Oklahoma: The balanced Sooners are favorites
Oklahoma is our model’s favorite to win the College Football Playoff, with a 41 percent chance at the national championship. If the Sooners do take home the trophy, it will likely be due to a stellar effort on both offense and defense. This isn’t exactly a novel conceit — every team needs both units to play well to succeed at the highest levels — but it’s particularly true for Oklahoma, one of the most balanced teams in recent college football history.
Overall, Oklahoma is very good, rating well in all the fashionable advanced metrics. The Sooners sit at No. 1 in ESPN’s Football Power Index, which FiveThirtyEight’s college football model uses for game predictions. Oklahoma is also the top team according to Football Perspective’s Simple Rating System. And according to our Elo ratings, the Sooners are the fifth-best squad.
That’s all remarkable, in the usual ways a championship-level team is remarkable; what’s less common, though, is Oklahoma’s balance. The Sooners are the only team in the country to rate in the top 10 in both offensive and defensive efficiency. On offense, quarterback Baker Mayfield leads a sharp passing attack, with heavy utilization of All-American receiver Sterling Shepard. Buttressing that efficiency through the air is an impressive running back duo of Samaje Perine and Joe Mixon, who have combined for more than 2,000 yards this year. The Sooner defense, led by standout linebacker Eric Striker, can crimp offenses in several ways — it’s in the top 10 among all FBS teams in both sacks and interceptions.
One way to look at team balance historically is to define it as the absolute gap between a team’s offensive and defensive efficiency ratings. Going back to the 2005 season among teams in the top four in overall efficiency, these Sooners are the second-most-balanced team of the decade. Only the 2013 Alabama squad had a smaller gap between its offense and defense.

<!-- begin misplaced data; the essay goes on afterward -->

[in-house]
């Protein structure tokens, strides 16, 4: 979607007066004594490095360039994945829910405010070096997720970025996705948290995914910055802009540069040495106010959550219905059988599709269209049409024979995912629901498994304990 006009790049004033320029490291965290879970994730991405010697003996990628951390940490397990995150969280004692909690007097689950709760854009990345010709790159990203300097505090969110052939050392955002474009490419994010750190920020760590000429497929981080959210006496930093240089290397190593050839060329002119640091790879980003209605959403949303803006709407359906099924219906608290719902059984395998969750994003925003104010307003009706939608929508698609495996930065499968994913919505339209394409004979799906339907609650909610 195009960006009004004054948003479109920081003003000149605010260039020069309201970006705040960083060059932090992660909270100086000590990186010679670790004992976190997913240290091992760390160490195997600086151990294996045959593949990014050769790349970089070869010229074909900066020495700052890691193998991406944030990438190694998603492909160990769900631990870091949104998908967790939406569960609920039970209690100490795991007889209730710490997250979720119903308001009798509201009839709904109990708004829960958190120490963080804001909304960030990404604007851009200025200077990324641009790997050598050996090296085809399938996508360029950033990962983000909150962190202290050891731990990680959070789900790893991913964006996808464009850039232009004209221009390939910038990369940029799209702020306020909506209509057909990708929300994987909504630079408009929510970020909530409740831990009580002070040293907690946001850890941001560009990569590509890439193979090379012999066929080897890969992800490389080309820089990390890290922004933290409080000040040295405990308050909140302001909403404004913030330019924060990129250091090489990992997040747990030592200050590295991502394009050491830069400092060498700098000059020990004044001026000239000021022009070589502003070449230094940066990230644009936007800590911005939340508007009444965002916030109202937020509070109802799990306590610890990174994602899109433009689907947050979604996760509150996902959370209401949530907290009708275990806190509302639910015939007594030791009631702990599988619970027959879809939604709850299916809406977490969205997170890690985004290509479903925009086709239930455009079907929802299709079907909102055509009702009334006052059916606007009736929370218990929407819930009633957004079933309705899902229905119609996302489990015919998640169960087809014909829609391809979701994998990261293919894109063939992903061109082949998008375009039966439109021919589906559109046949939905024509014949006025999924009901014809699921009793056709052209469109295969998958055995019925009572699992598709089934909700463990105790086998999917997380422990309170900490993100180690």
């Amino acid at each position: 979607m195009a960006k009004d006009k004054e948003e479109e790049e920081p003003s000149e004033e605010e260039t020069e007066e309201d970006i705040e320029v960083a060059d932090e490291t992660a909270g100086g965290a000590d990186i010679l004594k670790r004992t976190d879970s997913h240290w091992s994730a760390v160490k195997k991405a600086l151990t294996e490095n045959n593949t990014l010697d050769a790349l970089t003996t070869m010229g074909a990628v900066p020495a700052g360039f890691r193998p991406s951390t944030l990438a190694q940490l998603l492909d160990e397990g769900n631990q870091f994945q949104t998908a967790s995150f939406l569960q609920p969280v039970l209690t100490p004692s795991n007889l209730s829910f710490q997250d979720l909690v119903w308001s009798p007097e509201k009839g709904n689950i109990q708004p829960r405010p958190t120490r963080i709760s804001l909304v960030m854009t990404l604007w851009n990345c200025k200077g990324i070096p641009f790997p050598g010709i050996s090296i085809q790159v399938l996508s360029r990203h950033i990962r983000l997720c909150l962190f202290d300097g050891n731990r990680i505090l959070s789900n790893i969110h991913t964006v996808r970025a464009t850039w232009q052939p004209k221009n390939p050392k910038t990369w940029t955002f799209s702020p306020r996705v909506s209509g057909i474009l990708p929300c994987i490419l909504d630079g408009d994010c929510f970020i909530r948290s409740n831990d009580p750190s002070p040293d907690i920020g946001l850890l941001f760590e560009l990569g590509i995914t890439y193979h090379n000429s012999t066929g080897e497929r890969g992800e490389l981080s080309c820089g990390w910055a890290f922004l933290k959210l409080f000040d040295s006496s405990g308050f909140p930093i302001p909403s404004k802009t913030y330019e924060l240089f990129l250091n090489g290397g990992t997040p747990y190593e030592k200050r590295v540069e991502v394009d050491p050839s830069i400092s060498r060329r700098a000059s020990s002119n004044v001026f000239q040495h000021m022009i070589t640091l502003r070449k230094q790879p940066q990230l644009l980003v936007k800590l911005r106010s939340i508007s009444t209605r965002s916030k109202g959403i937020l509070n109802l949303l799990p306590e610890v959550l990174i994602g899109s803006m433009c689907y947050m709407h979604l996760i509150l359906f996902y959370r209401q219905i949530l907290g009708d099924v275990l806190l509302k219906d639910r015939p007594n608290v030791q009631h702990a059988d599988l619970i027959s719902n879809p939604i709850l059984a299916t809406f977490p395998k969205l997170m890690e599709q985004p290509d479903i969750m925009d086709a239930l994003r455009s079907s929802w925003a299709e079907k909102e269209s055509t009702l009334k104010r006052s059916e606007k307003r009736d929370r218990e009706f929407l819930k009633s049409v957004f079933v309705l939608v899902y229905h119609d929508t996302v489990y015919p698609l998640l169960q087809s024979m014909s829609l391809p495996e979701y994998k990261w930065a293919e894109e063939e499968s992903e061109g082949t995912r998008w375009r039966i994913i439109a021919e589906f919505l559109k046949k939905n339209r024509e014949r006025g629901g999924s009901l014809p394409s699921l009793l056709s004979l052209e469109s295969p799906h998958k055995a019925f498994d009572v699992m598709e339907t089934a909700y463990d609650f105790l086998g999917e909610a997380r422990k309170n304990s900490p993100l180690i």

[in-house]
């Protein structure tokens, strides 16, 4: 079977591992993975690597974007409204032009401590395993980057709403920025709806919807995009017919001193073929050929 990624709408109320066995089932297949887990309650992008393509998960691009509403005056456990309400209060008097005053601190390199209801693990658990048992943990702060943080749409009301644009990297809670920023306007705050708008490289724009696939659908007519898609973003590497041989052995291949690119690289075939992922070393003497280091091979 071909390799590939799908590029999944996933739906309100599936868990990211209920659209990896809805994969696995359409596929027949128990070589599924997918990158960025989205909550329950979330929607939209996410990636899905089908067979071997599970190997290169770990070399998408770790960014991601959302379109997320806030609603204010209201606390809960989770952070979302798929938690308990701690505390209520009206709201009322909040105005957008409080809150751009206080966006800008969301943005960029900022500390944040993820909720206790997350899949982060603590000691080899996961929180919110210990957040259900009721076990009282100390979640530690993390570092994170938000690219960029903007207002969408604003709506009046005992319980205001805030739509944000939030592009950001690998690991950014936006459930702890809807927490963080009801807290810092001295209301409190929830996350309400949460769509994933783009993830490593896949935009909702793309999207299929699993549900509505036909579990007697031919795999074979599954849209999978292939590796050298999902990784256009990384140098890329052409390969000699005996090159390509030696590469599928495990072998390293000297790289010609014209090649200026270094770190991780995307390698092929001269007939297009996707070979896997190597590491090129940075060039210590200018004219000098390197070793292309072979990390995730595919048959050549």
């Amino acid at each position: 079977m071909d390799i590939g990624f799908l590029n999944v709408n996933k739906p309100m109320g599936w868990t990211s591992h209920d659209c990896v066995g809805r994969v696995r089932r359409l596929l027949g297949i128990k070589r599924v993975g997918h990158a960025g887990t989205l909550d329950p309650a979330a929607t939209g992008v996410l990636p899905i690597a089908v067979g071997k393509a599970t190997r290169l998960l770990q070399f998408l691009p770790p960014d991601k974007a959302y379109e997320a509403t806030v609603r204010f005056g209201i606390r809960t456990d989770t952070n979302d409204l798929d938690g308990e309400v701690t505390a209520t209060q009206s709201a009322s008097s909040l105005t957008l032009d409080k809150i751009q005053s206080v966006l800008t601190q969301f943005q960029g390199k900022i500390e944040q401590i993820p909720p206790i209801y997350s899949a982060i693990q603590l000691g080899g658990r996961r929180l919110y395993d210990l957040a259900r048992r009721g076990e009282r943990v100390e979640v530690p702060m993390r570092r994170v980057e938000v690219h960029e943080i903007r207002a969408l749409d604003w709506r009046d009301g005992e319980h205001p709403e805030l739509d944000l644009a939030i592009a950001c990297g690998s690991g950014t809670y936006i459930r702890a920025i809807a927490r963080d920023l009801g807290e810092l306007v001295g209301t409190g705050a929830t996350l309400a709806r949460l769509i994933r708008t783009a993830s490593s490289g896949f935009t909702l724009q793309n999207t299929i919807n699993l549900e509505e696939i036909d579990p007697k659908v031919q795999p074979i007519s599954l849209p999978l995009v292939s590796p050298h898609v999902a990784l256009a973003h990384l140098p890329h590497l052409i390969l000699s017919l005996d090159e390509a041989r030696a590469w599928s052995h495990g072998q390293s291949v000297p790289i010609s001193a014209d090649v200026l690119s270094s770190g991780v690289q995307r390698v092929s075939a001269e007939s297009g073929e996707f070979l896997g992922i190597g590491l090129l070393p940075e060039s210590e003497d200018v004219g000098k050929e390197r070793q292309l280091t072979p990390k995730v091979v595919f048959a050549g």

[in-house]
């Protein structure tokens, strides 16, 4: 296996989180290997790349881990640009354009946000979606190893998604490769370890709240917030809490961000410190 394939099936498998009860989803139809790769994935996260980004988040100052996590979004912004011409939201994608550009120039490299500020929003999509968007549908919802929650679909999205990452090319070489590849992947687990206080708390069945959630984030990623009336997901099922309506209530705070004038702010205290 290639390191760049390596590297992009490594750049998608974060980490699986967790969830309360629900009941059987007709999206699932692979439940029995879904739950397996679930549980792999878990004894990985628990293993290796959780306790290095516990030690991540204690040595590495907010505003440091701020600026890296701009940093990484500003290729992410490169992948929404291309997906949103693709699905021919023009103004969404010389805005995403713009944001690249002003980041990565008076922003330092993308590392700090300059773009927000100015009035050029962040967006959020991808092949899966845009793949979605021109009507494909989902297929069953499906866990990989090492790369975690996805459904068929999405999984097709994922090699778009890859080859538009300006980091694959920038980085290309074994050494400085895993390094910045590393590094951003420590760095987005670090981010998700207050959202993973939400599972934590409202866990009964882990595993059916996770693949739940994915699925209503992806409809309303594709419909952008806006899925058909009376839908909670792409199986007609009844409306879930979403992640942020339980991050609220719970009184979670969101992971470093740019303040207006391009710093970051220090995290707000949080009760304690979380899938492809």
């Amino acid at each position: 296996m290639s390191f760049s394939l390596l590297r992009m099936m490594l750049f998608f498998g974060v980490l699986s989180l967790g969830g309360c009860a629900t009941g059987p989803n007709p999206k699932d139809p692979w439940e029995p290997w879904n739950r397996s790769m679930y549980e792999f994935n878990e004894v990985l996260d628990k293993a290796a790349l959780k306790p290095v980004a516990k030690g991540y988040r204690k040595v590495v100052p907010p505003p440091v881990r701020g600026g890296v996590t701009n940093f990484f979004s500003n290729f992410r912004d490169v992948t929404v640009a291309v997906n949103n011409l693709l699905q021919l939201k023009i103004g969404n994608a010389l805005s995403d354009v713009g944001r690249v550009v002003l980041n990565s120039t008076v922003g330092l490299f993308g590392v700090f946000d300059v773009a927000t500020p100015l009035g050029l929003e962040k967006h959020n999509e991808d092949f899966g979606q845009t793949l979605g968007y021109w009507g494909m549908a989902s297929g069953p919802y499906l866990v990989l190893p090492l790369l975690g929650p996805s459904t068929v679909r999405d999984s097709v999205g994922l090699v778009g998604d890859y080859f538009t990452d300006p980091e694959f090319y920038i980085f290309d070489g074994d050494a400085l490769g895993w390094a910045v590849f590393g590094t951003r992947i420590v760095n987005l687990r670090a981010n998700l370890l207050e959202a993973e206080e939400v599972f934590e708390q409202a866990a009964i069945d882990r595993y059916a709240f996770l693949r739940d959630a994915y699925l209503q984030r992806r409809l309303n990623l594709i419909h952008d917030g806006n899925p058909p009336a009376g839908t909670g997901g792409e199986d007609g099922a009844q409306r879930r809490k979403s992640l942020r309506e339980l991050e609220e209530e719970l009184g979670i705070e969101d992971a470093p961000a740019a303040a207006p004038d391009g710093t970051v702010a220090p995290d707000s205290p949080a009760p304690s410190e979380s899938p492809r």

Of course, offense and defense aren’t all there is to football. And on special teams, the Sooners aren’t quite so intimidating or balanced. Frankly, they’re bad. Oklahoma is ranked No. 93 of 128 FBS teams.
At least broadly, it looks like Oklahoma is on to something here. The correlation between overall efficiency and the gap between offense and defense among all teams is strong and negative,1 meaning the less balanced a team is, the worse it performs. This isn’t an effect of talent imbalance among worse schools, either: Among the top 25 teams in overall efficiency in each season since 2005, the more efficient teams have been slightly more balanced as well, though the relationship is weaker here.
If Oklahoma wins out and reconfirms FiveThirtyEight’s soothsaying abilities, it will likely go down as one of the least one-dimensional teams that college football has seen in quite some time. Perhaps this style doesn’t produce the same thrilling, back-and-forth games the best imbalanced squads play, like that ridiculous 2007 Gators season (Tim Tebow’s first as a full-time starter), but its effectiveness isn’t in doubt.